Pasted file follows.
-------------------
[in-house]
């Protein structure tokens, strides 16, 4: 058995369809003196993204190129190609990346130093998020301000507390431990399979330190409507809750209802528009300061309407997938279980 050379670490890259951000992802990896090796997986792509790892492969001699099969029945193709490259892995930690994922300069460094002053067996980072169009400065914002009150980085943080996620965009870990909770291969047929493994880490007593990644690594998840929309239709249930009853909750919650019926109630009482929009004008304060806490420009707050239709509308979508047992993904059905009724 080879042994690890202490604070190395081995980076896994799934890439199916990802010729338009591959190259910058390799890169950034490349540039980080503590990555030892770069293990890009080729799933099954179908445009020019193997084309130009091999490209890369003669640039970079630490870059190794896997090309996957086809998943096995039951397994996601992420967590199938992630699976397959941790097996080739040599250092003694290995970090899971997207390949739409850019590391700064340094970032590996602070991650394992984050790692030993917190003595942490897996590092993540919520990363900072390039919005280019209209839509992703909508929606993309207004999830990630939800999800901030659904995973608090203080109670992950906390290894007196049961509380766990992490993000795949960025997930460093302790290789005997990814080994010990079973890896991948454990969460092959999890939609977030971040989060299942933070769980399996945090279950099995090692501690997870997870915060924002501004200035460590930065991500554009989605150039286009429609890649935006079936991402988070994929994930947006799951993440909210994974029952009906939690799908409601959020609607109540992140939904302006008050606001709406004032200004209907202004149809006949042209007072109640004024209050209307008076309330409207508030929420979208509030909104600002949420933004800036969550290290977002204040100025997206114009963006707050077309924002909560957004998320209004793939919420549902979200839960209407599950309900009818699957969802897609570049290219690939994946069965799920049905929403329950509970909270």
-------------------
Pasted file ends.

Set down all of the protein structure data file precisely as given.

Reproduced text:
[in-house]
């Protein structure tokens, strides 16, 4: 058995369809003196993204190129190609990346130093998020301000507390431990399979330190409507809750209802528009300061309407997938279980 050379670490890259951000992802990896090796997986792509790892492969001699099969029945193709490259892995930690994922300069460094002053067996980072169009400065914002009150980085943080996620965009870990909770291969047929493994880490007593990644690594998840929309239709249930009853909750919650019926109630009482929009004008304060806490420009707050239709509308979508047992993904059905009724 080879042994690890202490604070190395081995980076896994799934890439199916990802010729338009591959190259910058390799890169950034490349540039980080503590990555030892770069293990890009080729799933099954179908445009020019193997084309130009091999490209890369003669640039970079630490870059190794896997090309996957086809998943096995039951397994996601992420967590199938992630699976397959941790097996080739040599250092003694290995970090899971997207390949739409850019590391700064340094970032590996602070991650394992984050790692030993917190003595942490897996590092993540919520990363900072390039919005280019209209839509992703909508929606993309207004999830990630939800999800901030659904995973608090203080109670992950906390290894007196049961509380766990992490993000795949960025997930460093302790290789005997990814080994010990079973890896991948454990969460092959999890939609977030971040989060299942933070769980399996945090279950099995090692501690997870997870915060924002501004200035460590930065991500554009989605150039286009429609890649935006079936991402988070994929994930947006799951993440909210994974029952009906939690799908409601959020609607109540992140939904302006008050606001709406004032200004209907202004149809006949042209007072109640004024209050209307008076309330409207508030929420979208509030909104600002949420933004800036969550290290977002204040100025997206114009963006707050077309924002909560957004998320209004793939919420549902979200839960209407599950309900009818699957969802897609570049290219690939994946069965799920049905929403329950509970909270």